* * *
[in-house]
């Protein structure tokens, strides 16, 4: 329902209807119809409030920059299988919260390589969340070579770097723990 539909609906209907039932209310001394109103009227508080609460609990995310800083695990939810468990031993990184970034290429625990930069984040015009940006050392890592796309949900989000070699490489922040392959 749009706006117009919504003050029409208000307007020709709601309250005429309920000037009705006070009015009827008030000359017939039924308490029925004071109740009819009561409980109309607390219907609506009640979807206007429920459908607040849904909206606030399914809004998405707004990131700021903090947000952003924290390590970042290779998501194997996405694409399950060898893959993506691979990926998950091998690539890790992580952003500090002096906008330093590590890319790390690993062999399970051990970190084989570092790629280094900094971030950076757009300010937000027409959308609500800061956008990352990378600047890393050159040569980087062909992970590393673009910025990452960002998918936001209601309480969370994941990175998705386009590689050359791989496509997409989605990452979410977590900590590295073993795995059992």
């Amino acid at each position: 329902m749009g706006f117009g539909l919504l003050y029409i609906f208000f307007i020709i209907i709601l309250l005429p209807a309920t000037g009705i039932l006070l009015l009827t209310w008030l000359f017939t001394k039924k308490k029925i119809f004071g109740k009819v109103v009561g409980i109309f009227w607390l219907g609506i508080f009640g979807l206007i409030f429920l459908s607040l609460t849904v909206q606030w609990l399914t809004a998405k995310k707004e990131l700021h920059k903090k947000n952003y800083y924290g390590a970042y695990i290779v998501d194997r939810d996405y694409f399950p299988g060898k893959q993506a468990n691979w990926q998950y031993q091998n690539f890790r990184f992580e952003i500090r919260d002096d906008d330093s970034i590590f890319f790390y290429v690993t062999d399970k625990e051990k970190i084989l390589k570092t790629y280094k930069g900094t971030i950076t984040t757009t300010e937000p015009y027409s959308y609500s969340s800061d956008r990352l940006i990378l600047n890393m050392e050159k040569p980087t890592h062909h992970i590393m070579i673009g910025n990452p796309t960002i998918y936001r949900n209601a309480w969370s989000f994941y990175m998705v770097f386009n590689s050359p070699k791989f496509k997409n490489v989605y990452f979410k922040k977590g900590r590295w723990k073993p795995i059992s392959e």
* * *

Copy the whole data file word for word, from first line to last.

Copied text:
[in-house]
């Protein structure tokens, strides 16, 4: 329902209807119809409030920059299988919260390589969340070579770097723990 539909609906209907039932209310001394109103009227508080609460609990995310800083695990939810468990031993990184970034290429625990930069984040015009940006050392890592796309949900989000070699490489922040392959 749009706006117009919504003050029409208000307007020709709601309250005429309920000037009705006070009015009827008030000359017939039924308490029925004071109740009819009561409980109309607390219907609506009640979807206007429920459908607040849904909206606030399914809004998405707004990131700021903090947000952003924290390590970042290779998501194997996405694409399950060898893959993506691979990926998950091998690539890790992580952003500090002096906008330093590590890319790390690993062999399970051990970190084989570092790629280094900094971030950076757009300010937000027409959308609500800061956008990352990378600047890393050159040569980087062909992970590393673009910025990452960002998918936001209601309480969370994941990175998705386009590689050359791989496509997409989605990452979410977590900590590295073993795995059992």
């Amino acid at each position: 329902m749009g706006f117009g539909l919504l003050y029409i609906f208000f307007i020709i209907i709601l309250l005429p209807a309920t000037g009705i039932l006070l009015l009827t209310w008030l000359f017939t001394k039924k308490k029925i119809f004071g109740k009819v109103v009561g409980i109309f009227w607390l219907g609506i508080f009640g979807l206007i409030f429920l459908s607040l609460t849904v909206q606030w609990l399914t809004a998405k995310k707004e990131l700021h920059k903090k947000n952003y800083y924290g390590a970042y695990i290779v998501d194997r939810d996405y694409f399950p299988g060898k893959q993506a468990n691979w990926q998950y031993q091998n690539f890790r990184f992580e952003i500090r919260d002096d906008d330093s970034i590590f890319f790390y290429v690993t062999d399970k625990e051990k970190i084989l390589k570092t790629y280094k930069g900094t971030i950076t984040t757009t300010e937000p015009y027409s959308y609500s969340s800061d956008r990352l940006i990378l600047n890393m050392e050159k040569p980087t890592h062909h992970i590393m070579i673009g910025n990452p796309t960002i998918y936001r949900n209601a309480w969370s989000f994941y990175m998705v770097f386009n590689s050359p070699k791989f496509k997409n490489v989605y990452f979410k922040k977590g900590r590295w723990k073993p795995i059992s392959e």